In 2006, leaders in the state of Washington created the Health Technology Assessment (HTA) program to evaluate the cost-effectiveness of various medical therapies. With our country facing a huge budget deficit, what could be better than determining which treatments are worth paying for?
The Wall Street Journal published an editorial today that should send shivers up the spine of every American. Entitled The Pro-Diabetes Board, the piece highlights the potential disaster of the "subsidize, mandate, overregulate" insurance model.
The HTA panel is hearing arguments for and against glucose monitoring for children with diabetes, the established standard of diabetes care for over 30 years!
After criticizing past randomized controlled trials of glucose monitoring, the HTA panel is demanding new trials to prove efficacy before the government will continue to pay for this intervention.
Clinicians are in shock. A high-quality trial in 1993 led to an"irrefutable" conclusion: Tight control of blood sugar -- a condition that requires frequent self-monitoring of blood sugar levels -- leads to dramatically improved patient outcomes.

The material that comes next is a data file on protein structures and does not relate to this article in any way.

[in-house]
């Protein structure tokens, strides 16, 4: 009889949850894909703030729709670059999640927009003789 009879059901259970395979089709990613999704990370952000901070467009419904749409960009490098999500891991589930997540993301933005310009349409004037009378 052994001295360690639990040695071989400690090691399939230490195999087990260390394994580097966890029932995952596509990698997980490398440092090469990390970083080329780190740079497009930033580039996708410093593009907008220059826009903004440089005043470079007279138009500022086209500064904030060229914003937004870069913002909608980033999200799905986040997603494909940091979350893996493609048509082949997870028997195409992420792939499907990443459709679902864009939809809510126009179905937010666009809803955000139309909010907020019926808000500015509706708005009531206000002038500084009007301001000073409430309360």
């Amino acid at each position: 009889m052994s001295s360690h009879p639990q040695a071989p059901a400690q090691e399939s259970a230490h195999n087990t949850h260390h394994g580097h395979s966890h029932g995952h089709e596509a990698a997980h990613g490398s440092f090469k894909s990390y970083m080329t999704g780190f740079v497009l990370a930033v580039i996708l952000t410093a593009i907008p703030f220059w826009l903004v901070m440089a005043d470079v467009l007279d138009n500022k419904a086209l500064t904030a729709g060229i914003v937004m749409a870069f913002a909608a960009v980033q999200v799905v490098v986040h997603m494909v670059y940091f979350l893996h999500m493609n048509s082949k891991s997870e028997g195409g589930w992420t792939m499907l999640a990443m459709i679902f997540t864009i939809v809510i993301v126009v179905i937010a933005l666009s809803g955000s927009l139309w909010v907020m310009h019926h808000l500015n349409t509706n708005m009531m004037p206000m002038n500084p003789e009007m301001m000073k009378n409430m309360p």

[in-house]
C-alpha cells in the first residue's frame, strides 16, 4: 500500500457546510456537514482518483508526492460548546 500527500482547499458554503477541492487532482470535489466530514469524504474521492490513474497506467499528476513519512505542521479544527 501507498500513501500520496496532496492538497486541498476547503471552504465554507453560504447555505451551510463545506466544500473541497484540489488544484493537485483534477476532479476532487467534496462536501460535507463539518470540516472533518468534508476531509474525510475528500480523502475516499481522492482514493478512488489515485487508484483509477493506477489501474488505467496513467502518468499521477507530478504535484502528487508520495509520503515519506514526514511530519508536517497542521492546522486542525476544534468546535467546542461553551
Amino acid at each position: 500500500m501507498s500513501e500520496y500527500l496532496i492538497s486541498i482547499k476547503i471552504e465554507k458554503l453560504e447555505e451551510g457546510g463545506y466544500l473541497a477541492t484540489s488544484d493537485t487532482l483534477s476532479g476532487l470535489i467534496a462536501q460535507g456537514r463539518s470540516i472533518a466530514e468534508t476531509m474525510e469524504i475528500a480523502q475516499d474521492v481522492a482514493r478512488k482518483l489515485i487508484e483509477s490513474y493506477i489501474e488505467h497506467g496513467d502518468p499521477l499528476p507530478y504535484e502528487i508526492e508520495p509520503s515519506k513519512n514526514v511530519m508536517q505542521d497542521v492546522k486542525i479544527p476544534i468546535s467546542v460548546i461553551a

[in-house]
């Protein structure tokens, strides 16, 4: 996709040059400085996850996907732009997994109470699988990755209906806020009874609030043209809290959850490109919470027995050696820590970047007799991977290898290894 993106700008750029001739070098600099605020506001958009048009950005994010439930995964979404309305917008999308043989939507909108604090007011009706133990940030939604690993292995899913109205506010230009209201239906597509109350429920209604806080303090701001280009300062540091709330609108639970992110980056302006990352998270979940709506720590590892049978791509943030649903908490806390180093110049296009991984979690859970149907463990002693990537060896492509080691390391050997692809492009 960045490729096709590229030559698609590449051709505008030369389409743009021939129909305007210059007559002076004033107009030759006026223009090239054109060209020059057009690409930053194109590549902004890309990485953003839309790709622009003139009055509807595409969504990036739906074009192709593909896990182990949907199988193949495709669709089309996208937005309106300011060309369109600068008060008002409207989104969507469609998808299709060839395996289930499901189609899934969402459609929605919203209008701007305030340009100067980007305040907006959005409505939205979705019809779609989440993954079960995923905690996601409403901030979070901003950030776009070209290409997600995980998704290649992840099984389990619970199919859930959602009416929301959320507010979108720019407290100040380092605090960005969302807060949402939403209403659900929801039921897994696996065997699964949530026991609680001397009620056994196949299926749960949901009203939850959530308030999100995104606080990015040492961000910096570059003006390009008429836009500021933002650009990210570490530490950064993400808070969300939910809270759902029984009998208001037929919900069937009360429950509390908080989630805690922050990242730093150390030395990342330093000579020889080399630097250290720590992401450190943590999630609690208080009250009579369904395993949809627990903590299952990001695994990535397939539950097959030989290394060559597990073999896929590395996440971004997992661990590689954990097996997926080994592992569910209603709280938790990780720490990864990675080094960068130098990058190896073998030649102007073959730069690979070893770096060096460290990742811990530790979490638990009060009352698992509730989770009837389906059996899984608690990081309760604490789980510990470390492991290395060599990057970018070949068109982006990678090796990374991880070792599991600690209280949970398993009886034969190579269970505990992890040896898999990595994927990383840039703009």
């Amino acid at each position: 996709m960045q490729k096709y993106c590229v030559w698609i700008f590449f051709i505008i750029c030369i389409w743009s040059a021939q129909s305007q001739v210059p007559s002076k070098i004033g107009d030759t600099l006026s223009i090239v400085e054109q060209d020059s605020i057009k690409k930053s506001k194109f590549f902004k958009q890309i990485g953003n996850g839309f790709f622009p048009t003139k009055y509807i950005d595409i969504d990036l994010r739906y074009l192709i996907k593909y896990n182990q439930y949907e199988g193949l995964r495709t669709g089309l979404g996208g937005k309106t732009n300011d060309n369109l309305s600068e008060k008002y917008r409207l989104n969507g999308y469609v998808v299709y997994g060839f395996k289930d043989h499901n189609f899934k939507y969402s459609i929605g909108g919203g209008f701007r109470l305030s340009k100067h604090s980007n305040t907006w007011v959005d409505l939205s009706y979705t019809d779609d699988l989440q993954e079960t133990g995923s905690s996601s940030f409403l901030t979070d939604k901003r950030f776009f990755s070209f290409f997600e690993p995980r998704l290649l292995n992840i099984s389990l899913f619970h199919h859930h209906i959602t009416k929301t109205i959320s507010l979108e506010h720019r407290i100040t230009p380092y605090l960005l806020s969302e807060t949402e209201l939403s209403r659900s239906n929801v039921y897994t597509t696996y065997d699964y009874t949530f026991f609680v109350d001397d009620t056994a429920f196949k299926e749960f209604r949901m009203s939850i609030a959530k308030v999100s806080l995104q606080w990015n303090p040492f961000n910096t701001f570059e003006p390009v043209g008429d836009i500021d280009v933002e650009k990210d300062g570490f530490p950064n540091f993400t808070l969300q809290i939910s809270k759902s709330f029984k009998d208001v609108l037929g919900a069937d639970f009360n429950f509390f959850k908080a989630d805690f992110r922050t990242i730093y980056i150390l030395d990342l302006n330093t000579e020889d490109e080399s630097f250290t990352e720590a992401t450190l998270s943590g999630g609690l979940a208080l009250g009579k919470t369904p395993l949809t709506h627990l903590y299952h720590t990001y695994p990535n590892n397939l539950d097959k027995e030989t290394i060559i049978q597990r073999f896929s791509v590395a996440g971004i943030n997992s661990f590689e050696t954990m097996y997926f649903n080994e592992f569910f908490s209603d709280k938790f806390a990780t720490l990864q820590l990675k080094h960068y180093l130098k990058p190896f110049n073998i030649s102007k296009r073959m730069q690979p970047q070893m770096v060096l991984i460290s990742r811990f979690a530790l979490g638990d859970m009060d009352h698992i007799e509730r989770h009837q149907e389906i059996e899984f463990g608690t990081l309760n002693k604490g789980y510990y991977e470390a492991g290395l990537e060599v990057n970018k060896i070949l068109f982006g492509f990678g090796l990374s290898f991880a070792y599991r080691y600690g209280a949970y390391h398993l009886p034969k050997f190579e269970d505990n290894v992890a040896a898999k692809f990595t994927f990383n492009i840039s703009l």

The new trial requested by the HTA program would be unethical. Asking a group of children to not monitor their blood glucose would knowingly put them at increased risk of medical complications.
Here are two powerful arguments against comparative effectiveness research:
- Randomized trials look at average results for large groups of people. But doctors treat individual patients, and what works for the "typical" patient may not work for the patient in question
- Comparative effectiveness is not about informing choices; it's about limiting options.